Wednesday, February 24, 2016

Review: Boardrooms and Curia

Boring title page!
GURPSDay post! I bought a bunch of GURPS books at once, and so I'm reviewing them all at once! Boardrooms and Curia seems a bit similar to City Stats, but it focuses on things at a different scale. I would almost say smaller, but that would be wrong. This is for organizations of all sizes, which can include international fortune 500 companies, or a small church. This book left me fulfilled in ways that City Stats didn't. It feels a bit like an expansion to Pulling Rank without being out and out an expansion. Let's take a closer look.


Rectangular contents
Boardrooms and Curia is about making organizations manageable for a GURPS GM. It devotes 11 pages to describing how to define an organization, 6 pages to describing interaction with them, and then 10 pages to 7 different example organizations. The book is organized very well, explaining things in an order that makes sense. It makes a lot of references to other supplements, probably Social Engineering and Pulling Rank are the most important. This book is great for campaigns where players want to join or run an organization, and helpful in campaigns where interacting with complex organizations is common.

Organization Stats

This chapter describes the metrics of an organization. There are three broad categories (Capabilities, Costs and Values, and Social Attributes) which are broken down into 18 different stats. These 18 stats are exactly the type of things that are likely to matter to a player character, such as how helpful the organization is when giving aid or how large of a disadvantage it would be to have them as an enemy. There is a lot of information, and it is not especially easy to get through it all. It is definitely more time consuming than defining a city using City Stats, but it is definitely that much more informative as well. The numbers have pretty good cohesion and trace-ability, and by that I mean different values are the products of functions of earlier values meaning that the information taken as a whole is more likely to have a semblance of holistic verisimilitude.
When I say it is "complex" I don't mean it in terms of difficult equations or anything either. A more accurate term, I suppose, would be laborious. But with 18 stats, there is really no particularly fast way to do it, and I appreciate the thorough approach.

Organizations in Play

If the previous chapter was more about codifying organizations, this one is, as is probably evident from the title, about actual interaction with organizations. The information in the chapter is completely solid from a mechanical standpoint, and doesn't leave me grasping for answers. There is some compelling cross-pollination with Social Engineering, Pulling Rank, and Mass-Combat that is done in a way that not owning the books doesn't mean you are missing out in anything, but having them creates a nice mechanical synergy. I especially like the part in this chapter about player characters creating their own organizations, The information is detailed and presented in an entirely straightforward way, although it does require a little bit of an annoying back and forth with pages in the previous chapter, which is, of course, totally appropriate since the previous chapter already told you how to make organizations offline as a GM. A thoroughly enjoyable chapter for people who like perusing mechanics.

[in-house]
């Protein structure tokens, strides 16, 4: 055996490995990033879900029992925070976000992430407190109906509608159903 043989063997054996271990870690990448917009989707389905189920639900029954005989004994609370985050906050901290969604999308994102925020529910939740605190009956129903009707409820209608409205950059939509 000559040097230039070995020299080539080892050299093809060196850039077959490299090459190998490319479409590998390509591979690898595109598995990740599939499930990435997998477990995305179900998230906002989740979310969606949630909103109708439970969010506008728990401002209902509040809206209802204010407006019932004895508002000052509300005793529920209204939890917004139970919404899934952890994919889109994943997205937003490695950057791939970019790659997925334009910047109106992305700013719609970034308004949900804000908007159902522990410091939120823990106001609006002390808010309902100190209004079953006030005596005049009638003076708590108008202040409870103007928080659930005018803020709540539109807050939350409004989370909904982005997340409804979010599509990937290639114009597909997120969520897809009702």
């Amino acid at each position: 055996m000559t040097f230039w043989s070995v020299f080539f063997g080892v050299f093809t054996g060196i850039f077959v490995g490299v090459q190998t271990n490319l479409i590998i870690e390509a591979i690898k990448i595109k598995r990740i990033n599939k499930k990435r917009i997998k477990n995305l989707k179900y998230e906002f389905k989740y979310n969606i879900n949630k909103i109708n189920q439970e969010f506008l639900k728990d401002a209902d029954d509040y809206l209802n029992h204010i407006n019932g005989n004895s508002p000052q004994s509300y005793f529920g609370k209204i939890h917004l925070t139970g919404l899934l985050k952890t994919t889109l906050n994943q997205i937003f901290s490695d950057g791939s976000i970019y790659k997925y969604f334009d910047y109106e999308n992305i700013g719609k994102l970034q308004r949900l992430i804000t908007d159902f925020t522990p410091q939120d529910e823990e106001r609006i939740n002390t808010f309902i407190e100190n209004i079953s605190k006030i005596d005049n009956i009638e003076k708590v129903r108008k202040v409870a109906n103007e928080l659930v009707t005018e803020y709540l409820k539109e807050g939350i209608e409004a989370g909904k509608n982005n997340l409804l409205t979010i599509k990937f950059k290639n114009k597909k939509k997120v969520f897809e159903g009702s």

Sample Organizations

This chapter, actually, I didn't like the examples that much! The examples in City Stats by contrast, were probably one of the best things about it. There is a lot of flavor information, but somehow, it feels pretty superfluous to the point of the book. The organizations are all interesting, and the stats are all calculated, giving something of a baseline to compare against, but I feel like "showing the work" of these worked examples could have been helpful. Not bad at all, exactly, in fact, I liked the history bits, but it could have been more helpful with more of the examples devoted to explaining how the numbers are used and calculated.


All in all, save for the (very) minor beef with the example chapter and the super boring cover, this book is incredibly good, and I am surprised at its usefulness. Pull-quotes are on-point, but something irks me about the smoke on the vector art near the table of contents, and the lens flare that appears later in the book. I also like the way that the book stands on its own, but also works very well with other material.

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